With people banning incandescent lightbulbs and the days finally approaching appropriate summer length, it seems as good a time as any to be thinking about light. On the human retina, there are two major kinds of photoreceptive cells: cones (which identify colour) and rods (which are only sensitive to the overall brightness of light). Because rods are the more sensitive of the two, people actually see in black and white, when it is properly dark.
Like photographic paper, rods are not sensitive to long wavelengths of visible light, over on the red side of the spectrum. This is because the shorter the wavelength of a particular photon, the more energetic it is. Further to that, only light of a sufficiently narrow wavelength can accomplish certain tasks. For instance, only light of a sufficiently narrow wavelength can excite metals so as to produce the photovoltaic effect used in solar cells. Brian Greene has a rather good explanation of this in his book The Elegant Universe: the first half of which is a highly comprehensible primer on twentieth century physics.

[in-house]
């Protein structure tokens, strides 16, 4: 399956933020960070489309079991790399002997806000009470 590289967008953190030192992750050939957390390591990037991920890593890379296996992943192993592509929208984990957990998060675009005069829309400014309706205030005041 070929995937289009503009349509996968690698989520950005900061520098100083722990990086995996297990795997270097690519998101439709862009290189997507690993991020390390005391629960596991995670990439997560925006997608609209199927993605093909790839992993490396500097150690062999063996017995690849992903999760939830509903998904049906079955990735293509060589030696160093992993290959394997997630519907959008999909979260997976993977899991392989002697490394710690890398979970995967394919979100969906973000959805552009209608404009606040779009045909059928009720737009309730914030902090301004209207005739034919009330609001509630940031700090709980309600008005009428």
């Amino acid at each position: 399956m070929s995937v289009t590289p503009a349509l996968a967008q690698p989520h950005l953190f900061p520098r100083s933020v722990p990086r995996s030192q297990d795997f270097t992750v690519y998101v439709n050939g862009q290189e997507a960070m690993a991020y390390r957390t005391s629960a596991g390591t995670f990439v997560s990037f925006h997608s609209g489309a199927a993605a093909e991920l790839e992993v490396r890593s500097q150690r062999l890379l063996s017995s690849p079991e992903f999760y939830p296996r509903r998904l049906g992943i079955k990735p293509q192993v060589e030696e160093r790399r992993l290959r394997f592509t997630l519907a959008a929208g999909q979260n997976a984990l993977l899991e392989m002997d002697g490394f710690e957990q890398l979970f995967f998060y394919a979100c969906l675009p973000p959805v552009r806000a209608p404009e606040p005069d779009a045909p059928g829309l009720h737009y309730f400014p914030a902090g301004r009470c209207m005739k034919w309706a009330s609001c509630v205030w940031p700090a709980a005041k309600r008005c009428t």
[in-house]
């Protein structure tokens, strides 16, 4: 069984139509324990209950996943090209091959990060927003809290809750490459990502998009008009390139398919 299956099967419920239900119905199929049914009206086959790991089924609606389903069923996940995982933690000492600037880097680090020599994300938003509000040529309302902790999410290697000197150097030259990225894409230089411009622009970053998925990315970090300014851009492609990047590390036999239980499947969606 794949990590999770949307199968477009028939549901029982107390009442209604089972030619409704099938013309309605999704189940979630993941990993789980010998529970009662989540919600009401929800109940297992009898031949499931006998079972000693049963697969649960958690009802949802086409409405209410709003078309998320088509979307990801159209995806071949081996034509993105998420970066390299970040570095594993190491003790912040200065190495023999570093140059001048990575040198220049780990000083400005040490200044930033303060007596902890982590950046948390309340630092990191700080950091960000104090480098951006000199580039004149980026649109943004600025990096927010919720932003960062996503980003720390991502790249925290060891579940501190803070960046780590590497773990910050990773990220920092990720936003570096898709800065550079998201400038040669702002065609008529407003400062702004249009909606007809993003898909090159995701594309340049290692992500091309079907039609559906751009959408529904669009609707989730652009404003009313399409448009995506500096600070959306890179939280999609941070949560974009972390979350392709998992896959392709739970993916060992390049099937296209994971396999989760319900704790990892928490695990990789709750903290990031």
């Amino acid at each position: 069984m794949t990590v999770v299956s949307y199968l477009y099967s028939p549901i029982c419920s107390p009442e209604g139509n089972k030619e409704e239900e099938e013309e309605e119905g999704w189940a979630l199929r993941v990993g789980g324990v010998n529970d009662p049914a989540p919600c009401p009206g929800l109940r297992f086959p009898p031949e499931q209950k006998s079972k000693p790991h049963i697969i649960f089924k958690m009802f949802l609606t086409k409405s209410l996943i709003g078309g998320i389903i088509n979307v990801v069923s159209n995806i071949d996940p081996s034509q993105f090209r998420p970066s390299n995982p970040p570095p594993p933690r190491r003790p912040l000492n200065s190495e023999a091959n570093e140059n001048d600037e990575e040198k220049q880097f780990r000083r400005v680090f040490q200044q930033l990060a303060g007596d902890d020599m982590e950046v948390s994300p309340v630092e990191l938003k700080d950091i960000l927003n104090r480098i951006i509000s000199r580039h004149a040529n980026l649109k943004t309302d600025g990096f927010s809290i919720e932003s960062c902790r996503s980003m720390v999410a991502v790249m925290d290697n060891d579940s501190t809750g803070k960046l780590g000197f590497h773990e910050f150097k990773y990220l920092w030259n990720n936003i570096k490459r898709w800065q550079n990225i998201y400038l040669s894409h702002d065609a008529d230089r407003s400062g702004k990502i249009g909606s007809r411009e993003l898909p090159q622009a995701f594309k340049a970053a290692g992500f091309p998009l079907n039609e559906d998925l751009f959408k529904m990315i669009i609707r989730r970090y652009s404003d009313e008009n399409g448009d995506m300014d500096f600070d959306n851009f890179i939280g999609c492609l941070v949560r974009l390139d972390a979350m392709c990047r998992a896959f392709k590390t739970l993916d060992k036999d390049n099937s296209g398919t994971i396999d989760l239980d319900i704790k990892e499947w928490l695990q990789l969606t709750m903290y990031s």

The upside of red light not being able to affect rods is that one can be immersed in red light without losing the ability to see in the dark subsequently. This is why submarines are sometimes illuminated with red light – allowing the crew to see more than would otherwise be possible in the event of a power failure – and one reason I am hoping my replacement headlamp will be especially useful. The last one vanished curiously before the Devon trip, earning me a very nasty knock on the head caused by a thick low beam outside. The lost headlamp served admirably during the 2003 New York City blackout, as well as in a great many places besides, The new one, which has a mode in which it produces only red light, will probably be useful during stays in future hostels. It may also provide some interesting lighting possibilities for future photographs; high contrast red and black compositions can be quite compelling.